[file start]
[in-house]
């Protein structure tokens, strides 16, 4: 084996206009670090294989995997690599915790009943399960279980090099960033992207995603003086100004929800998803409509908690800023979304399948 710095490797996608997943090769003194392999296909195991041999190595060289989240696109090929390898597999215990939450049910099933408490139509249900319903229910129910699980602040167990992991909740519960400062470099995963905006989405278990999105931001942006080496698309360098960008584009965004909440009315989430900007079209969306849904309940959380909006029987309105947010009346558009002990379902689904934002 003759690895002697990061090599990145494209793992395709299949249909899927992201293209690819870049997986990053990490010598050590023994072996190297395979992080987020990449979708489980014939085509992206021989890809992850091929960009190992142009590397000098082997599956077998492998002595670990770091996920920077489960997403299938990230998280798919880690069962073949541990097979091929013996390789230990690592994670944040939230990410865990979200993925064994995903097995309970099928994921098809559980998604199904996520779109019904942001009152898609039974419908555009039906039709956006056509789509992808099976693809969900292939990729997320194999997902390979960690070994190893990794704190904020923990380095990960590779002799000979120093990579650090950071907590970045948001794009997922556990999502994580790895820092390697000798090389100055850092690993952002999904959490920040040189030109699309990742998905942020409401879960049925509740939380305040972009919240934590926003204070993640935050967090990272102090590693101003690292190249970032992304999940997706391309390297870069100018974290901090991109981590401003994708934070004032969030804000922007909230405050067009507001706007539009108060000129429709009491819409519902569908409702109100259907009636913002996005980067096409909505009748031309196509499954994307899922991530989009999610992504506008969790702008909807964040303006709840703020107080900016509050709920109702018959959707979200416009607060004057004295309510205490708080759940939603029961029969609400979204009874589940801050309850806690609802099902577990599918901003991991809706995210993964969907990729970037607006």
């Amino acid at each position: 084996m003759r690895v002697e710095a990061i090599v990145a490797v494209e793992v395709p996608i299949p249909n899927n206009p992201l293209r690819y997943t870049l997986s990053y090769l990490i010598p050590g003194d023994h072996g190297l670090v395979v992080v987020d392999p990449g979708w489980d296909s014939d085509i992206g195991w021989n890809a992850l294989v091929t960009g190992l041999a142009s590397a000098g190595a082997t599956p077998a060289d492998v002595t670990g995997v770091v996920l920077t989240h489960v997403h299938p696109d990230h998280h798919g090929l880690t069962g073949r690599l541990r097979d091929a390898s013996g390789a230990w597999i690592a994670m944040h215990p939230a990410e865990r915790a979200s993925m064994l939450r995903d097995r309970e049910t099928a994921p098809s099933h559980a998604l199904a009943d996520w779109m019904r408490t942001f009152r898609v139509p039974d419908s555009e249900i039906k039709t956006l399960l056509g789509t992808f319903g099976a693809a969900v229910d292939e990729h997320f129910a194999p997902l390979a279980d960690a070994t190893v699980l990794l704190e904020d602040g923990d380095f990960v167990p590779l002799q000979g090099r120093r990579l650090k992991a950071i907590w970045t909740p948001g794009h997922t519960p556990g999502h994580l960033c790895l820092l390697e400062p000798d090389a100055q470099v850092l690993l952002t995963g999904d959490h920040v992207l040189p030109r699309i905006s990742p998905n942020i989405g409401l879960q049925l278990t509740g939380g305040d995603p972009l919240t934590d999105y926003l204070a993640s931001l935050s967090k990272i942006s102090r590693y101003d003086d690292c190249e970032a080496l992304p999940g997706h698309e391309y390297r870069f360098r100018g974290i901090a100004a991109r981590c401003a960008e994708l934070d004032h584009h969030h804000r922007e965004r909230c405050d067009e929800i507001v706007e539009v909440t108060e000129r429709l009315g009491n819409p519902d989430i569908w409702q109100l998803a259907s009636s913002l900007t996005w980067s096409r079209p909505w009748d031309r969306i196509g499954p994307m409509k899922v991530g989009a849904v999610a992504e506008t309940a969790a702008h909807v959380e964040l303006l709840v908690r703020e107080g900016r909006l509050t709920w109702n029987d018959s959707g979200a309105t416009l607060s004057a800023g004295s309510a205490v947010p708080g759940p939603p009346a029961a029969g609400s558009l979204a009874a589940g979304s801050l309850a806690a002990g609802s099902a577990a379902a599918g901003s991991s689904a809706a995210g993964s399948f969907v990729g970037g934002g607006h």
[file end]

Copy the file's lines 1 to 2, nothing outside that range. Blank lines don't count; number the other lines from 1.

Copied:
[in-house]
């Protein structure tokens, strides 16, 4: 084996206009670090294989995997690599915790009943399960279980090099960033992207995603003086100004929800998803409509908690800023979304399948 710095490797996608997943090769003194392999296909195991041999190595060289989240696109090929390898597999215990939450049910099933408490139509249900319903229910129910699980602040167990992991909740519960400062470099995963905006989405278990999105931001942006080496698309360098960008584009965004909440009315989430900007079209969306849904309940959380909006029987309105947010009346558009002990379902689904934002 003759690895002697990061090599990145494209793992395709299949249909899927992201293209690819870049997986990053990490010598050590023994072996190297395979992080987020990449979708489980014939085509992206021989890809992850091929960009190992142009590397000098082997599956077998492998002595670990770091996920920077489960997403299938990230998280798919880690069962073949541990097979091929013996390789230990690592994670944040939230990410865990979200993925064994995903097995309970099928994921098809559980998604199904996520779109019904942001009152898609039974419908555009039906039709956006056509789509992808099976693809969900292939990729997320194999997902390979960690070994190893990794704190904020923990380095990960590779002799000979120093990579650090950071907590970045948001794009997922556990999502994580790895820092390697000798090389100055850092690993952002999904959490920040040189030109699309990742998905942020409401879960049925509740939380305040972009919240934590926003204070993640935050967090990272102090590693101003690292190249970032992304999940997706391309390297870069100018974290901090991109981590401003994708934070004032969030804000922007909230405050067009507001706007539009108060000129429709009491819409519902569908409702109100259907009636913002996005980067096409909505009748031309196509499954994307899922991530989009999610992504506008969790702008909807964040303006709840703020107080900016509050709920109702018959959707979200416009607060004057004295309510205490708080759940939603029961029969609400979204009874589940801050309850806690609802099902577990599918901003991991809706995210993964969907990729970037607006």